Legends from our own lunchtimes

Saturday, February 23, 2008

The Interplay of Light and Shade

Col was an architect.

To say that he wasn't eminent in the eyes of his peers would be something of a significant understatement. In today's parlance (or was it yesterday's?) he wasn't cool. His designs weren't cool either, in fact in a professional sense they were rather lacking to the extent of being devoid of any component which could even be considered to be slightly sophisticated or elegant.

Col was so uncool, that he wore floral shirts tucked out, before tucked out was thought of, and one could just tell that they hid trousers that were worn at a level too far above the waist to make the pages of Vanity Fair. If he were around today, he'd be a nerd, a wealthy nerd I suspect, because he seemed to have a keen eye for a commercial deal, and what appeared to be a well run business, but a nerd none the less.

Bill was also an architect.

Bill reeked cool in a sort of architectural sophisticated manner that would have had him wearing a bow tie if open necked shirts weren't so much more appropriate to the coastal business environment. He was the only person I had ever heard of who had a Citroen Palais which he'd bought new. In those days the Citroens I knew only came second-hand, as if "new" was something the factory hadn't figured out how to build, but he had one and it beautifully offset his perfectly archetypal life. It looked perfect parked beside his slate lined pool, set in the tropical gardens which harmonised beautifully with the elegance of the parquet in his living room, clearly visible through full height frameless glazing.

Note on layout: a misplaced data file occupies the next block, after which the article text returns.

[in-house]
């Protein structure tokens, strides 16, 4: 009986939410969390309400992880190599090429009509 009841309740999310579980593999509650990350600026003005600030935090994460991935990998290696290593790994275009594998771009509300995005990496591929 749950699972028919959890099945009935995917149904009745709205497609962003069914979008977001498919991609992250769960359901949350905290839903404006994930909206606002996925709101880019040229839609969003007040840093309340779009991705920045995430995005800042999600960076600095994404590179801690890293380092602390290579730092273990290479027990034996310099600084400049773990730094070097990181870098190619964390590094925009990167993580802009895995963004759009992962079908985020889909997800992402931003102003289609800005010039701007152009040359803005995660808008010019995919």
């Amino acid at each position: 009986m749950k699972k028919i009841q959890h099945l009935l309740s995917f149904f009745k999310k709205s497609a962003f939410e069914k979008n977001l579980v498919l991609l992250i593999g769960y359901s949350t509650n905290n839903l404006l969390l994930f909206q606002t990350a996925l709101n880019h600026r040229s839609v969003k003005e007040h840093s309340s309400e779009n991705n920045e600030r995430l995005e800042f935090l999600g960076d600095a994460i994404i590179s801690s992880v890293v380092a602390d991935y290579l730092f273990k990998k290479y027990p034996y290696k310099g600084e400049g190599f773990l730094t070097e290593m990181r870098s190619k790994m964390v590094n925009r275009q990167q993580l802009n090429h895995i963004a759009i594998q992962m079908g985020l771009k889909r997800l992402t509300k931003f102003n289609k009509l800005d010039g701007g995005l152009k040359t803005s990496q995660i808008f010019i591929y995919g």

Bill's designs were as cool as his cream silk shirts, and as president of the Institute of Architects, he was held by his peers with a certain amount of respect. He was altogetherly too arrogant, and as if to offset his undoubted talent in his chosen profession, was something less than well endowed with business acumen.

One evening, at a meeting of the Institute, their diametrically opposed paths crossed.

Col had just attended the opening of his latest project, another meaningless building, probably quite suitable for its purpose, but with no redeemable features in an architectural design sense at least, apart from the remarkable fact that it was constructed beneath an enormous golf ball which hovered somewhat precariously on a tee which sprung from the middle of the building's roof, leaving absolutely no doubt as to the intended function of the building.

"Tell me Col", inquired Bill, with a glass of orange juice in his hand,

"Was it the interplay of light and shade?

The juxtaposition of form perhaps?

Does it reflect a simplicity in the structure that remains unseen beyond the building fabric?

What exactly was your philosophy behind that thing on the roof?"

"You can think whatever you like, Bill", came the instant reply,

"I got six percent of the cost of that thing."


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